20 April 2009

We Are All Here To Stay, Aren't WE?

Undoubtedly, it seems, the proposed Recognition and Reconciliation Act will be introduced in the British Columbia legislature in the coming year. (Apologies to those whose political hopes outstrip political reality, but the Liberals will again assume the responsibilities of governance in this province after this election.) One of the remarkable aspects of the campaign in favour of the Act has been the invocation of the maxim, "We are all here to stay." The underlying idea is that since WE, that is, both the original indigenous and the subsequent non-indigenous peoples who have made British Columbia their home, "are all here to stay", WE may as well accept one another's presence and get on with life, together, and to this end, the proposed Act is the best vehicle for making this happen.

The maxim has a history and more saliently an eminently authoritative source. In the final paragraph of his reasons for judgment in the Delgmamuukw case, Antonio Lamer, the Chief Justice of Canada, wrote the following:
Finally, this litigation has been both long and expensive, not only in economic but in human terms as well. By ordering a new trial, I do not necessarily encourage the parties to proceed to litigation and to settle their dispute through the courts. As was said in Sparrow, at p. 1105, s. 35(1) “provides a solid constitutional base upon which subsequent negotiations can take place”. Those negotiations should also include other aboriginal nations which have a stake in the territory claimed. Moreover the Crown is under a moral, if not a legal, duty to enter into and conduct those negotiations in good faith. Ultimately, it is through negotiated settlements, with good faith and give and take on all sides, reinforced by the judgments of this Court, that we will achieve what I stated in Van der Peet..., to be a basic purpose of s. 35(1) -- “the reconciliation of the pre-existence of aboriginal societies with the sovereignty of the Crown”. Let us face it, we are all here to stay [emphasis added].
Identified with its source, what I have called "the maxim" has a larger context. The larger context is the long overdue work of political reconciliation, that is, the reconciliation of indigenous and non-indigenous peoples and their respective jurisdiction and authority through negotiated settlements (i.e. treaties). The advancement of such reconciliation requires an acceptance on both sides that "we are all here to stay" - neither of us is going anywhere. Hence the Chief Justice's plea, "Let us face it."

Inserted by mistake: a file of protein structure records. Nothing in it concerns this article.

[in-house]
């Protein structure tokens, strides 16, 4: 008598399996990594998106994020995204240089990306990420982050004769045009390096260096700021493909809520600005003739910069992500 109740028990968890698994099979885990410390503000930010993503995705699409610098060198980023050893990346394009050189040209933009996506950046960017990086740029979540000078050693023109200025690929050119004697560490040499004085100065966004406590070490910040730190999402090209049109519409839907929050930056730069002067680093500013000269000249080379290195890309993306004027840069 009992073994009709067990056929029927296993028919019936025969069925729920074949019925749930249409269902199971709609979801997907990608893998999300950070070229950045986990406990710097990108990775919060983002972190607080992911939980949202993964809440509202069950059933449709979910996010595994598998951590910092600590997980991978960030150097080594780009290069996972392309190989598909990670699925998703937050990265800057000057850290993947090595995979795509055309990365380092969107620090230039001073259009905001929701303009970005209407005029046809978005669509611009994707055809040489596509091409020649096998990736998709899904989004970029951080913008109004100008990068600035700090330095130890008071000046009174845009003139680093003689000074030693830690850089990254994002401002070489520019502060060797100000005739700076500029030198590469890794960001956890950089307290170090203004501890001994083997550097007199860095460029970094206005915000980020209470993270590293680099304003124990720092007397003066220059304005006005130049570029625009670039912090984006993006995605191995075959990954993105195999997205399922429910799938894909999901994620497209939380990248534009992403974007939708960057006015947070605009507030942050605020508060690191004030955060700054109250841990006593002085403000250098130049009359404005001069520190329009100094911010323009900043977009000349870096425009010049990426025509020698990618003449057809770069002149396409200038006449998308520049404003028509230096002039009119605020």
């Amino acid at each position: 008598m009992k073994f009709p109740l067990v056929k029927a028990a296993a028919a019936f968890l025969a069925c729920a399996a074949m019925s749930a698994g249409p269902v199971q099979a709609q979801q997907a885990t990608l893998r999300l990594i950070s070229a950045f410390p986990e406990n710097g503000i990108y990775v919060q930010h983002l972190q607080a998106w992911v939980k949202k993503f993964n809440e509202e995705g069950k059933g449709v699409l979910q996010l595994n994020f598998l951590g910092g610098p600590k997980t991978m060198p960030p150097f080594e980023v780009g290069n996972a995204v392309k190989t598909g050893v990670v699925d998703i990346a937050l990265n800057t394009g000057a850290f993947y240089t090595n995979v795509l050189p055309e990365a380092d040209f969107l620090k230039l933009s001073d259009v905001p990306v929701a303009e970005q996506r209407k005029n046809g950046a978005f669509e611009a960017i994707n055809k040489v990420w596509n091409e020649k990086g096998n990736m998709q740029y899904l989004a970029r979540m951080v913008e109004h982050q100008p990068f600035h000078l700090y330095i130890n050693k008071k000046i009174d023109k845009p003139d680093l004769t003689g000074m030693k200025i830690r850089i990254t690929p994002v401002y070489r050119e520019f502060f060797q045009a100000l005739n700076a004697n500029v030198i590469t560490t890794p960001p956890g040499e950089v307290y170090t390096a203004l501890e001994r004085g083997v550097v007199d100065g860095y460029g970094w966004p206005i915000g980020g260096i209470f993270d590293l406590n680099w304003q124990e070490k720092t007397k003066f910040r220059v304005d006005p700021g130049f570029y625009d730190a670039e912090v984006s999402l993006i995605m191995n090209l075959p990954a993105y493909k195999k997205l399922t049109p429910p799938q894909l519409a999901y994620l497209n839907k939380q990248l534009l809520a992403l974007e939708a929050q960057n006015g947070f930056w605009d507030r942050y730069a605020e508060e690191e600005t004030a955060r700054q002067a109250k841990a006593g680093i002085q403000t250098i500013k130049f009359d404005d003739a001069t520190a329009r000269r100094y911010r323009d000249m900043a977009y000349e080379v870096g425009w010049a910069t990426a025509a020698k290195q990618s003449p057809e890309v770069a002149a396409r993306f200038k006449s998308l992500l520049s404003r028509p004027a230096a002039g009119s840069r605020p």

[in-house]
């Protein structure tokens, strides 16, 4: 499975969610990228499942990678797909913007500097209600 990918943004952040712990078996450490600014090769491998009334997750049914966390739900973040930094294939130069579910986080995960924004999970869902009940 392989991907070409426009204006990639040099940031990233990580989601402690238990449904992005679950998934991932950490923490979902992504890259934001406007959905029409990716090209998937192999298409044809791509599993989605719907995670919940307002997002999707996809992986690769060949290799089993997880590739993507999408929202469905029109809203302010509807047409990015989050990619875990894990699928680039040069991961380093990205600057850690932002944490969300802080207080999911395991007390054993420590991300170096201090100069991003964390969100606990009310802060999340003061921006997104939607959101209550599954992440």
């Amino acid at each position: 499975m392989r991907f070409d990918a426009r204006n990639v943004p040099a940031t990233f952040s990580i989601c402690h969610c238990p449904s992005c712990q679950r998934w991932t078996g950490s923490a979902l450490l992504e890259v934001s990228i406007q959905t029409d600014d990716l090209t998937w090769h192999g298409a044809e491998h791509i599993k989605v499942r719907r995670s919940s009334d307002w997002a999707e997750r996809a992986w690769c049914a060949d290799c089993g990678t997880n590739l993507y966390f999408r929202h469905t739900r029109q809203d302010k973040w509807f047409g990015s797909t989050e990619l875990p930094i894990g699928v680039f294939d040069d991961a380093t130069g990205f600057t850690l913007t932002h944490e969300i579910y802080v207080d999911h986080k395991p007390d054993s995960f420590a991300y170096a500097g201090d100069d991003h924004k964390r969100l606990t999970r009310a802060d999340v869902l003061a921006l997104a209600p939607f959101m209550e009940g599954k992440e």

In 2005, when the Province and the leadership of the First Nations Summit, the Union of BC Indian Chiefs, the BC Assembly of First Nations agreed to a shared vision statement of a New Relationship, they choose to open the first paragraph of their historic joint statement with the Chief Justice's words:

We are all here to stay. We agree to a new government-to-government relationship based on respect, recognition and accommodation of aboriginal title and rights. Our shared vision includes respect for our respective laws and responsibilities. Through this new relationship, we commit to reconciliation of Aboriginal and Crown titles and jurisdictions [emphasis added].
Curiously - although to some, perhaps not surprisingly -, Chief Justice Lamer's maxim is being employed rhetorically in support of the proposed Recognition and Reconciliation Act. I say "curiously" because the Act would legislatively legitimize the Province's (i.e. the Provincial legislature's and government's) intrusions into the lives of indigenous peoples for time without end. In other words, the majority of indigenous peoples within the boundaries of British Columbia would have virtually no space other than their current postage stamp reserves free of the Province's jurisdiction and designs.

As I've discussed in a previous post, the notion of aboriginal title lands which are wholly (or virtually wholly) open to Provincial interference is inconsistent with the notion of exclusive aboriginal title lands as previously articulated by Chief Justice Lamer in Delgamuukw. All of which leads one to infer that when the Chief Justice said, "Let us face it, we are all here to stay," he implied that the indigenous peoples of British Columbia are here to stay as peoples rightfully and in some crucial areas free of Provincial interference in their lives. The Chief Justice's "WE" implied not only difference but also distinct spheres of self-determination and liberty, an appreciation of which is hard to detect in the current discussions.

True, as we are all here to stay, the indigenous and non-indigenous peoples of British Columbia must share the space, physically, politically, and legally. But must we share all the space? And if we come to share all the space, will a genuinely plural WE still be here to stay? Let us face it, such are the questions surrounding the proposed Recognition and Reconciliation Act that ought to be weighed and deliberated more explicitly and openly than they have heretofore been.

Michael Lee Ross

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